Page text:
The mirror reappeared in the final act, having been absent whilst we were first in Carthage. The trouble with a mirror across the back of a large wide stage is that it will not simply reflect what’s going on in front of you. It will also reflect what’s going on to both sides of you too. Thus, even from a good seat in the centre stalls, it provided a clear view of stagehands flapping about in the wings.
The odd glimpse of a fake candle being switched on is one thing but the mirror revealed far more than was good for any production. I did wonder during some of the more static choruses (and a lot of the action did seem to consist of the chorus simply standing around singing) whether the action in the wings was some kind of postmodern ironic commentary on what was going on centre-stage. Whilst someone on stage was singing in a kind of nautical crow’s nest contraption that floated 15 feet in the air for no discernible reason, a burly stagehand waited close by to grasp it and fling black drapes around it in a vain hope that it would make the contraption disappear when it floated within grabbing distance. He was wearing the helpful word CREW emblazoned across his back – reversed in the mirror, of course. At one point whilst Dido was singing about the joys of love under the gentle rays of bright Phoebus, there was the sight of the buttock cleavage of a stagehand, clearly mooning out at us from between his ill-fitting T shirt and scruffy jeans in the wings. During the moments leading up to Dido’s emotional suicide there was a billowing of drapes and the word EXIT appeared on a green sign at the back of the stage. I was unsure whether this should be seen as a deep and rather meaningful meditation on the passion of the dying Carthaginian Queen or the desperation of someone stage-right who wanted us all to leave the theatre as he’d had more than enough and wanted to get home.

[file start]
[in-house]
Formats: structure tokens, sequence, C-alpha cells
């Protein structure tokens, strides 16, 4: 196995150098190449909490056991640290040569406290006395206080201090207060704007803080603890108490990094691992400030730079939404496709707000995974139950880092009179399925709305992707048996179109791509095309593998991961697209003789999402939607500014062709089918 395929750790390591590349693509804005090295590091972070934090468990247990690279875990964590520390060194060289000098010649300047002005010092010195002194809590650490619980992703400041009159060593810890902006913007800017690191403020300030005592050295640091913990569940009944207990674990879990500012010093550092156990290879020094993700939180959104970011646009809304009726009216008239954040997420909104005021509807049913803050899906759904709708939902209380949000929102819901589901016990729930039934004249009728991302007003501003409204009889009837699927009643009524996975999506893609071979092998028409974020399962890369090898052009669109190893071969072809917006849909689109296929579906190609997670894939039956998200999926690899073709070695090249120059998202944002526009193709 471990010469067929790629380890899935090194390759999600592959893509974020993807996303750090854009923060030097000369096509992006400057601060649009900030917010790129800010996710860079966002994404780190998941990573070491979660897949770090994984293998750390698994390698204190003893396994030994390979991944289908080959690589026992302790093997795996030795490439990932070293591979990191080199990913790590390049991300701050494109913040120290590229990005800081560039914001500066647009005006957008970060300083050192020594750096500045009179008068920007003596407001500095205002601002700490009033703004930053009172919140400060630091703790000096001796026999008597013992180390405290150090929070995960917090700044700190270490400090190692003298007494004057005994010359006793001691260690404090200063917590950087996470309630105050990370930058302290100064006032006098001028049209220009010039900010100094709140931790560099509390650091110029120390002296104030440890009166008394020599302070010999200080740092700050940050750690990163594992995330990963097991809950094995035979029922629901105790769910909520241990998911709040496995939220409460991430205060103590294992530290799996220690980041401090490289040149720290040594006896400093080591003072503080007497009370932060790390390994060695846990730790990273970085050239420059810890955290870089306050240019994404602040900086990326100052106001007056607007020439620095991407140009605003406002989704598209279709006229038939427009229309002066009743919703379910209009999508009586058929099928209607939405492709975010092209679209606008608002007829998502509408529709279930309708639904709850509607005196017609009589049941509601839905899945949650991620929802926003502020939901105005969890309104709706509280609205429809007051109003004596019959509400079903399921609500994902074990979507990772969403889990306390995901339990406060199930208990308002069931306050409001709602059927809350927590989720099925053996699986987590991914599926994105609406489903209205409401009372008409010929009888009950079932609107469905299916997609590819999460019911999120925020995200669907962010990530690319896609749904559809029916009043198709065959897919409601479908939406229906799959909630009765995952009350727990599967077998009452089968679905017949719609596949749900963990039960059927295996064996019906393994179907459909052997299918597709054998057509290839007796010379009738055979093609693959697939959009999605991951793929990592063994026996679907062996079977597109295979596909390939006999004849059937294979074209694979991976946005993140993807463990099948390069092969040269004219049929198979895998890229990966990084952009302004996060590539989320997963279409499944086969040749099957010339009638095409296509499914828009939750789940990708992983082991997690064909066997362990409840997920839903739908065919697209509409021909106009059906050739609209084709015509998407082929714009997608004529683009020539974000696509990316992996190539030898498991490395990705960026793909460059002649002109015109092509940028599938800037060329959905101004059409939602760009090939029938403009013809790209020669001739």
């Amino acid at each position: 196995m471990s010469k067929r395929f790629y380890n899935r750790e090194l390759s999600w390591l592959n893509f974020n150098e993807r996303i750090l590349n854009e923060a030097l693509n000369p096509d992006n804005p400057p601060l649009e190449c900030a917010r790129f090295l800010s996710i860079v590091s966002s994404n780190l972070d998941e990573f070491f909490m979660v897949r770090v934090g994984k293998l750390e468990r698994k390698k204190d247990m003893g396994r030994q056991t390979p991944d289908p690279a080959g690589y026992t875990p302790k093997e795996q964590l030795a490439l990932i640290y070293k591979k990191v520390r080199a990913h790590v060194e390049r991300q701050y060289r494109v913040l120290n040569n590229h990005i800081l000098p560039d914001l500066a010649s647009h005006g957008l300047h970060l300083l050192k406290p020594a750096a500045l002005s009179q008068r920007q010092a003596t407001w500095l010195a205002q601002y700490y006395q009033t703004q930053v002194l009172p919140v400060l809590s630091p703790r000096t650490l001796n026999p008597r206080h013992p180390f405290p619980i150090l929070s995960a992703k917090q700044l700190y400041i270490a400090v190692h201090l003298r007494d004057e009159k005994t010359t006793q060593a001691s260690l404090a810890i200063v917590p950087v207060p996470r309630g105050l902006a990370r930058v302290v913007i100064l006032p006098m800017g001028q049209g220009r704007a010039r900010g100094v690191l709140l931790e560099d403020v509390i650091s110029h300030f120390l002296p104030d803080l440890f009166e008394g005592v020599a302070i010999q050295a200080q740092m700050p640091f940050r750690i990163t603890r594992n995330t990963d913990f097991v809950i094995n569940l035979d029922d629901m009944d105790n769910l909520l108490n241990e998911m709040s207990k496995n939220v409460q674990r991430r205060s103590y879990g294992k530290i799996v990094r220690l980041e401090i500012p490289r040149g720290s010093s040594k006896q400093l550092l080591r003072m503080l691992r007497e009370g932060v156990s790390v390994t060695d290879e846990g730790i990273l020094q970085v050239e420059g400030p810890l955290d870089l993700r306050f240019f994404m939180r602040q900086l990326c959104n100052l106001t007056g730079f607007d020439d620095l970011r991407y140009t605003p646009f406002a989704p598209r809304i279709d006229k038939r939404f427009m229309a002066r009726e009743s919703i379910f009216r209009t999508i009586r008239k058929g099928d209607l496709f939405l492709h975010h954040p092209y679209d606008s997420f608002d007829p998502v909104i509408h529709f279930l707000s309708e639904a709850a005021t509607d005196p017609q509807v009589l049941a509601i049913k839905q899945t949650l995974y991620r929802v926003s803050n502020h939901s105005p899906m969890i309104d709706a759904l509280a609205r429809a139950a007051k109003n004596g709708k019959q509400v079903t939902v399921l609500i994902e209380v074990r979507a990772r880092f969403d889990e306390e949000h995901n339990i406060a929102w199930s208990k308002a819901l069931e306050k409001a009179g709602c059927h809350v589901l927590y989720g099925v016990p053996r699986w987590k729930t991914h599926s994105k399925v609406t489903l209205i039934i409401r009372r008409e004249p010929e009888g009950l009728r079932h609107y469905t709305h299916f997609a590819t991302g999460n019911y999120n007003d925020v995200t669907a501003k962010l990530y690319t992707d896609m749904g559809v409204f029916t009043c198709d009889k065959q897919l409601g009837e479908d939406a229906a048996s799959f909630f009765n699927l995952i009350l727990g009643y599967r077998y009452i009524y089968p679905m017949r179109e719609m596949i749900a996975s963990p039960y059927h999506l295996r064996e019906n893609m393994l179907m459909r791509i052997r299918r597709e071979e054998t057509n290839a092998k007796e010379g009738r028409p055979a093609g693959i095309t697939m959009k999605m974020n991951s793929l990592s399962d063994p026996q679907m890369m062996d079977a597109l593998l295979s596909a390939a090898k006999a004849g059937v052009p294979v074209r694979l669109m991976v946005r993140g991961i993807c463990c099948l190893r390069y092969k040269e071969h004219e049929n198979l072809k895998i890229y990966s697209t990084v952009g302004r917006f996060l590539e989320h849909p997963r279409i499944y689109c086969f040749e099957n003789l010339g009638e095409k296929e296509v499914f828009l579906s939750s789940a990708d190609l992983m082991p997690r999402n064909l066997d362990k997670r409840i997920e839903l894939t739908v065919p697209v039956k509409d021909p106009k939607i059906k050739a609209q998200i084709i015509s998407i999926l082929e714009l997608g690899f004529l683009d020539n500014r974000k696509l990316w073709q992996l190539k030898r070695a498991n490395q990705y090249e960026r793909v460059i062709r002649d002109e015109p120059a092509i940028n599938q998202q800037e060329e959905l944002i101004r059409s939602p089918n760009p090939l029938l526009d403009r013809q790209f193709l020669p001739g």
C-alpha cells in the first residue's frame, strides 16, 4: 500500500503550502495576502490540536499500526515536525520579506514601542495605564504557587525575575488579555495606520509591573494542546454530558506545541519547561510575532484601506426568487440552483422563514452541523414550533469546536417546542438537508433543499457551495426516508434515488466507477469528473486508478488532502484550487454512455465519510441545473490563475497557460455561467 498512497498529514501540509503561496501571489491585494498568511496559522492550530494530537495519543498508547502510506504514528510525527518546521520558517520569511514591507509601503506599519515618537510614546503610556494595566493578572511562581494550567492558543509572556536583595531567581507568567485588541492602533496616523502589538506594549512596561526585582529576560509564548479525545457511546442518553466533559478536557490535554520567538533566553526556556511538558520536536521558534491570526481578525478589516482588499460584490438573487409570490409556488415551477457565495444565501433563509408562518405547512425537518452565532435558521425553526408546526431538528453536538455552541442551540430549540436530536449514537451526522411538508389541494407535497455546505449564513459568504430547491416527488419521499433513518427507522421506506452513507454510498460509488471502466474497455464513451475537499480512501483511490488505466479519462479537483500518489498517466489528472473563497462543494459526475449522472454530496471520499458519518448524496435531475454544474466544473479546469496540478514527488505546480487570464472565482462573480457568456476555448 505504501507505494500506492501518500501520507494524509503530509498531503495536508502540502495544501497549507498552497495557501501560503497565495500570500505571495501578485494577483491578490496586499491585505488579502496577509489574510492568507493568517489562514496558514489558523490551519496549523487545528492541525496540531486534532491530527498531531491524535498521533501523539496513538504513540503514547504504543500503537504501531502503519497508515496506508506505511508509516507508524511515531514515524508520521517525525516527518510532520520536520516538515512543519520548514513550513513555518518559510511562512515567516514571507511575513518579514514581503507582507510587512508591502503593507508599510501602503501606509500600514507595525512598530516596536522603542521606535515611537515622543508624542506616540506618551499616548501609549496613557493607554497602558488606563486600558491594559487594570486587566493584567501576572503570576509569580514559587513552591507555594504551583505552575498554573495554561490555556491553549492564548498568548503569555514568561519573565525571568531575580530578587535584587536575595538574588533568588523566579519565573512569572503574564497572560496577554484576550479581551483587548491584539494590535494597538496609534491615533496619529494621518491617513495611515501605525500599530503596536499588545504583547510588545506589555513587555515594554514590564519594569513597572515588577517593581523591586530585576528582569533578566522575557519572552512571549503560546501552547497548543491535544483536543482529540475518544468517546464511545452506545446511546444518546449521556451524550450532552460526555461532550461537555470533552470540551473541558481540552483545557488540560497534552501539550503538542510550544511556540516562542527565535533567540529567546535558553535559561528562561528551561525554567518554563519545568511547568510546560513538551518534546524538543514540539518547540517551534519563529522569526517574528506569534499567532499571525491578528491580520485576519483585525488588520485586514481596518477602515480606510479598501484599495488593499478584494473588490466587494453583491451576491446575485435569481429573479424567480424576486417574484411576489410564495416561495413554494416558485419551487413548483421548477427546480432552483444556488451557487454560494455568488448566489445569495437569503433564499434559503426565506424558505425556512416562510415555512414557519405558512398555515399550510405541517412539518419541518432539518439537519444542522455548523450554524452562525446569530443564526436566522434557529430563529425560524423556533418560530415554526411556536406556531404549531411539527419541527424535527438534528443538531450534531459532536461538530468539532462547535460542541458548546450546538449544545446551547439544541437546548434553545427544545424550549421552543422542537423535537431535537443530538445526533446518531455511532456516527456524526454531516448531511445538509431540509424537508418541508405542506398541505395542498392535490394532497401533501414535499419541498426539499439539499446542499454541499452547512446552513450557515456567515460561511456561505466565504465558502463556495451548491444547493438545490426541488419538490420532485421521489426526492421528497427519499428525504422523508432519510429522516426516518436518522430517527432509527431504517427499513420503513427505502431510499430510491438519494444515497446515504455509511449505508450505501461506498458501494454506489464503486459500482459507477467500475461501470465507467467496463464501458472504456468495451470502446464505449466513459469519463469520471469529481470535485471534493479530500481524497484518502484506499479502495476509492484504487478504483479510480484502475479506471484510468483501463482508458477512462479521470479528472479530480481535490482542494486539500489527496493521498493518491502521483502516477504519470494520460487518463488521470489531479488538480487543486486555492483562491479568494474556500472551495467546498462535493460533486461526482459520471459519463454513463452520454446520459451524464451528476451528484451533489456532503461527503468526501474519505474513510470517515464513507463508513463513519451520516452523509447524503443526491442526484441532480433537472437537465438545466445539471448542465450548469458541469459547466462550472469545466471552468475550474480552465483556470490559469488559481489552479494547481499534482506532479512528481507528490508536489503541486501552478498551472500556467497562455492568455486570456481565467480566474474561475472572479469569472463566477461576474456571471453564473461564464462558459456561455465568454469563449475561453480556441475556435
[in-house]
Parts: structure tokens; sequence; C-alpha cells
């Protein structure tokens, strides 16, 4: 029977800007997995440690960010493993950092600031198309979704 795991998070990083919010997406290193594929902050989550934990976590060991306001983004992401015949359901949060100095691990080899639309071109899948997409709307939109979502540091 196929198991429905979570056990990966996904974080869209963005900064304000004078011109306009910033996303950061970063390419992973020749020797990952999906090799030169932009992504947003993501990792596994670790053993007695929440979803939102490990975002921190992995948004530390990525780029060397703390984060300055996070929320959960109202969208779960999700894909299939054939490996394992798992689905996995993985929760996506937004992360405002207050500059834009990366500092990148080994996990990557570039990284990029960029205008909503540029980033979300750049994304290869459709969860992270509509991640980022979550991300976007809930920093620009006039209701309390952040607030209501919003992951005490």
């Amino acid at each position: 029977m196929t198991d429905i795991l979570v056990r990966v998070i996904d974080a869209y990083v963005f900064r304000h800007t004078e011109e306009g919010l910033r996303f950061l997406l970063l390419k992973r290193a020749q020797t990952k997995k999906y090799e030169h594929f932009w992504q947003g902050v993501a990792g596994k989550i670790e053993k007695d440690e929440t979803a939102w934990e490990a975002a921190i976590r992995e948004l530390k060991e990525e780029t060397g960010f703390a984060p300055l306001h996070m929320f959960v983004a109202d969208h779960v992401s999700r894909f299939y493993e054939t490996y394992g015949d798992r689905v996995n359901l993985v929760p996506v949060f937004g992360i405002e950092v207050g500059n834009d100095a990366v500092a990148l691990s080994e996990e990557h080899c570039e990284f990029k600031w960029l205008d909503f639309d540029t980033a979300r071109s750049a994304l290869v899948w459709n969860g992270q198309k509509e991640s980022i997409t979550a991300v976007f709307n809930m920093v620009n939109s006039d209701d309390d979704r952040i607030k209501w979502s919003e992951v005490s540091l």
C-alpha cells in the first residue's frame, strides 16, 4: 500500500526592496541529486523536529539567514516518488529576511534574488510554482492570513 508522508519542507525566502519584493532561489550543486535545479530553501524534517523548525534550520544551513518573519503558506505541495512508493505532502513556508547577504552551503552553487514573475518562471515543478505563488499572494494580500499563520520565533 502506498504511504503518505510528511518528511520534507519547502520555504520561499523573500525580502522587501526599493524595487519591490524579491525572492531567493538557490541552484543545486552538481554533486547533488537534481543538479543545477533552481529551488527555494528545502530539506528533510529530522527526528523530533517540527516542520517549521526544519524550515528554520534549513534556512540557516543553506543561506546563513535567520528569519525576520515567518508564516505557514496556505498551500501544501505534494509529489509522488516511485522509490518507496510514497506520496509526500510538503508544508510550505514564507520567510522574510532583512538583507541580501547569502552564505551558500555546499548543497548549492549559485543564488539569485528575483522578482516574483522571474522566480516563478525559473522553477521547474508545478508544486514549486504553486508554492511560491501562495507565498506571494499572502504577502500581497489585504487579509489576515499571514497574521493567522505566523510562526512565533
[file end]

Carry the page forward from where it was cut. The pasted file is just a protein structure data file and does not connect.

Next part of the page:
The nonsense in the wings was considerably better lit than the action on the stage, where the principals often found their faces obscured in deep shade. Heaven knows what Vinicio Cheli the lighting designer was up to.
Notwithstanding all this, during the final act, I have to admit that I was starting to care about Dido and Aeneas. It took a long time to get there but the passions did billow up from below in the end. Their love duet in the final act was all that it should have been – ravishing and enveloping.
However, the technical and design problems spoiled a rather grand vision. There simply doesn’t seem any excuse for these in such a mammoth and much anticipated Edinburgh Festival Production.
There are many who will view Berlioz’s great work as intriguing but ultimately deeply flawed. The Mariinsky managed to stage a production that lived right up to such an analysis.
(Photos: N.Razina & V.Baranovsky)